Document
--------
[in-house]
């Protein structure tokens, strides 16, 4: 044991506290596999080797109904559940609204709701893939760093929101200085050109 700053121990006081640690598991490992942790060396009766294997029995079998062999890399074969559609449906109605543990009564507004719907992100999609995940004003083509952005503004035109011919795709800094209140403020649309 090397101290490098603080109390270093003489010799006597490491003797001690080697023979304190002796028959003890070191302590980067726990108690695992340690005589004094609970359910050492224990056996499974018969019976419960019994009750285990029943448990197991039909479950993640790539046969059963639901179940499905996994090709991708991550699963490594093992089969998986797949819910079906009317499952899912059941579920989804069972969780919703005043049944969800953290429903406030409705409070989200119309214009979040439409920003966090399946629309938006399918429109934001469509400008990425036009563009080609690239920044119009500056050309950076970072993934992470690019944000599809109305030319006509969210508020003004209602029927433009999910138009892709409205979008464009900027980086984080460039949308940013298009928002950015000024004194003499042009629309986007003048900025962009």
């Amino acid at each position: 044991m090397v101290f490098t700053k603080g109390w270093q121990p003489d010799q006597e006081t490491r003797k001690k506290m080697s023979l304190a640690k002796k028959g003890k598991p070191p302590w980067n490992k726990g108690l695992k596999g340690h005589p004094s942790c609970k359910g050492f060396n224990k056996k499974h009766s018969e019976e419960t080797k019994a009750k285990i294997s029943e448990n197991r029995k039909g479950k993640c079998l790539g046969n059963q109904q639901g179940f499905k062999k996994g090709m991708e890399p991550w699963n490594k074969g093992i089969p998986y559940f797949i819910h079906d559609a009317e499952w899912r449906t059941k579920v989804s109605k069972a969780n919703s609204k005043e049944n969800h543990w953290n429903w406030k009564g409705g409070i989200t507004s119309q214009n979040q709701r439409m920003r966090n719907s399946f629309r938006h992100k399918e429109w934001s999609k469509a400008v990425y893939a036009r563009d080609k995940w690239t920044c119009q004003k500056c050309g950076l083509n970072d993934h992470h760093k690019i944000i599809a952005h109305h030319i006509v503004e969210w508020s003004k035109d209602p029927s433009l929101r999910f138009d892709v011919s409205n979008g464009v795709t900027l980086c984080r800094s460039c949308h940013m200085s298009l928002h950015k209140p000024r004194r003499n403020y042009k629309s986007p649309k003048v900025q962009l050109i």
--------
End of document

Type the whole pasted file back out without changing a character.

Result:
[in-house]
């Protein structure tokens, strides 16, 4: 044991506290596999080797109904559940609204709701893939760093929101200085050109 700053121990006081640690598991490992942790060396009766294997029995079998062999890399074969559609449906109605543990009564507004719907992100999609995940004003083509952005503004035109011919795709800094209140403020649309 090397101290490098603080109390270093003489010799006597490491003797001690080697023979304190002796028959003890070191302590980067726990108690695992340690005589004094609970359910050492224990056996499974018969019976419960019994009750285990029943448990197991039909479950993640790539046969059963639901179940499905996994090709991708991550699963490594093992089969998986797949819910079906009317499952899912059941579920989804069972969780919703005043049944969800953290429903406030409705409070989200119309214009979040439409920003966090399946629309938006399918429109934001469509400008990425036009563009080609690239920044119009500056050309950076970072993934992470690019944000599809109305030319006509969210508020003004209602029927433009999910138009892709409205979008464009900027980086984080460039949308940013298009928002950015000024004194003499042009629309986007003048900025962009």
């Amino acid at each position: 044991m090397v101290f490098t700053k603080g109390w270093q121990p003489d010799q006597e006081t490491r003797k001690k506290m080697s023979l304190a640690k002796k028959g003890k598991p070191p302590w980067n490992k726990g108690l695992k596999g340690h005589p004094s942790c609970k359910g050492f060396n224990k056996k499974h009766s018969e019976e419960t080797k019994a009750k285990i294997s029943e448990n197991r029995k039909g479950k993640c079998l790539g046969n059963q109904q639901g179940f499905k062999k996994g090709m991708e890399p991550w699963n490594k074969g093992i089969p998986y559940f797949i819910h079906d559609a009317e499952w899912r449906t059941k579920v989804s109605k069972a969780n919703s609204k005043e049944n969800h543990w953290n429903w406030k009564g409705g409070i989200t507004s119309q214009n979040q709701r439409m920003r966090n719907s399946f629309r938006h992100k399918e429109w934001s999609k469509a400008v990425y893939a036009r563009d080609k995940w690239t920044c119009q004003k500056c050309g950076l083509n970072d993934h992470h760093k690019i944000i599809a952005h109305h030319i006509v503004e969210w508020s003004k035109d209602p029927s433009l929101r999910f138009d892709v011919s409205n979008g464009v795709t900027l980086c984080r800094s460039c949308h940013m200085s298009l928002h950015k209140p000024r004194r003499n403020y042009k629309s986007p649309k003048v900025q962009l050109i």